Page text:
Find me on: Web | Twitter | Facebook

10 Comments

  1. Mrs. Haid
    September 3, 2009 / 6:03 PM

    Did you give the mylicon drops right after each meal? Or at night?

  2. Redheads
    September 3, 2009 / 6:32 PM

    My DD is 7 months old. I wish I had known about the gripe water. I did use the simethicone drops with success though. Now that she is 7 months old, would it be worth it to still go out and get gripe water? Is she past the "gassy age"? She does still get hiccups on certain days. Yesterday, for example, she got hiccups before every nap, and before bed! Wierd!

  3. Plowmanators
    September 17, 2009 / 1:28 PM

    Mrs. Haid, I give it after each meal.

  4. Plowmanators
    September 17, 2009 / 1:30 PM

    Amy (Redheads), I am undecided. McKenna is running low on her gripe water and I am not sure if I will buy more or not. She gets hiccups all the time, and I love having it to get rid of them, especially when she gets them right before a nap. A 7 month old isn't as gassy as a newborm, in most instances.So I am unsure what to say. I have been debating with myself for a while now 🙂

  5. Gwyn
    July 25, 2011 / 9:49 PM

    Wondering your thoughts on this. My 11 week old occasionally wakes early with gas. Usually putting her legs to her belly helps alleviate that, and she will stop crying and be her smiley self. Should I try to get her to go back to sleep at that point? Today she woke half hour early, we were able to get the gas out (and a diaper change) within 10 minutes – so only 20 minutes until her next feeding time. Should I have tried to get her to go back to sleep? If so, how? Or, should I have fed her early? Thank you so much, any advice you can give would be helpful!!

  6. Plowmanators
    August 12, 2011 / 4:59 AM

    Gwyn, at that point, I would probably just get her up. But I might hold her and rock her to see if she would doze until normal feeding time.

  7. Elyssa's mom
    November 19, 2013 / 3:05 PM

    My almost 3 week old is waking consistently every 3 hours at night after I put him to bed at 7:30pm. I would usually do a DF anyway around 10 so I understand that feeding. But the ones everytime after just result in him only nursing a few minutes, falling asleep, and then promptly spitting up. When he wakes he is grunting squirming and fussy. Then the third time he wakes it is always around 4-5am and he just farts for an hour and fusses and squirms. He will fall asleep in my arms but the moment I put him back in bed he is back at it again. I cannot figure out this and how to help him settle. I can't even determine if he really needs to eat because he just spits up and refuses after the first 5 min. These early morning issues are wearing me out and I would love to just get a consistent 4-5 hour stretch in the nighttime. Our daytime routine is perfection so I am not sure why the difference in the MOTN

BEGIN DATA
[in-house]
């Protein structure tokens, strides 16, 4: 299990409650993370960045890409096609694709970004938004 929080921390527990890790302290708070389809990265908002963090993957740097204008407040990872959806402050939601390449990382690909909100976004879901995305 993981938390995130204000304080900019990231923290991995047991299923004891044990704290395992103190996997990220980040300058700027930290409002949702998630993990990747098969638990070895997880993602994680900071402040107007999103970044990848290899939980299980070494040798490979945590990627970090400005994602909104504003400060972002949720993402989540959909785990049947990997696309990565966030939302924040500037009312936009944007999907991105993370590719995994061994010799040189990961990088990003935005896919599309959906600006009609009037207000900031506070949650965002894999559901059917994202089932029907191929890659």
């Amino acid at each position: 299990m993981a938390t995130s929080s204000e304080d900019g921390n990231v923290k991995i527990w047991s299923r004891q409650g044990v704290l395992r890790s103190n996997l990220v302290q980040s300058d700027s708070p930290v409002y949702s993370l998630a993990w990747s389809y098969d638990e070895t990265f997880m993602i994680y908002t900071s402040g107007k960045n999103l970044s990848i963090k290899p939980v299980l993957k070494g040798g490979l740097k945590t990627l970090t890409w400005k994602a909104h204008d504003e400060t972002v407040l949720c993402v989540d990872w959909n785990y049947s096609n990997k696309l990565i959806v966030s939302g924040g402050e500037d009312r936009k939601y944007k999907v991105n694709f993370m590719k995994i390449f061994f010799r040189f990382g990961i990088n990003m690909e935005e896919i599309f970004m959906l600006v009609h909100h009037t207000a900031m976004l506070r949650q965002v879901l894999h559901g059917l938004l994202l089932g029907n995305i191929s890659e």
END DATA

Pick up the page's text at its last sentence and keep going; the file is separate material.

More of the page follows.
8. Candace
    April 7, 2014 / 5:21 AM

    I have the exact issue as above and would love ideas.

  9. Jenna
    December 27, 2014 / 9:10 PM

    My 6 week old seems to have a lot more gas issues at night. He generally seems to be fine during the day so we let him CIO and he usually goes to sleep after 5-10 min. He is okay at bedtime (around 7:30) and cries for a few minutes then goes to sleep but after the DF and for the rest of the night he is grunty and seems in pain so we allow him to sleep in a bouncy seat which seems to provide relief. Should we continue to wait to CIO at night due to gas? Or are we creating mixed signals with day and night being different. We are still able to usually avoid rocking him to sleep- he usually falls asleep either with the vibration of the bouncy seat or a paci but it takes a while.

    • Valerie Plowman
      December 29, 2014 / 4:41 PM

      It could be witching hour rather than gas that is the isse. See my post on witching hour for more on that. If you do think it is gas and not witching hour, some gas drops and/or gripe water throughout the day will help.

Leave a Reply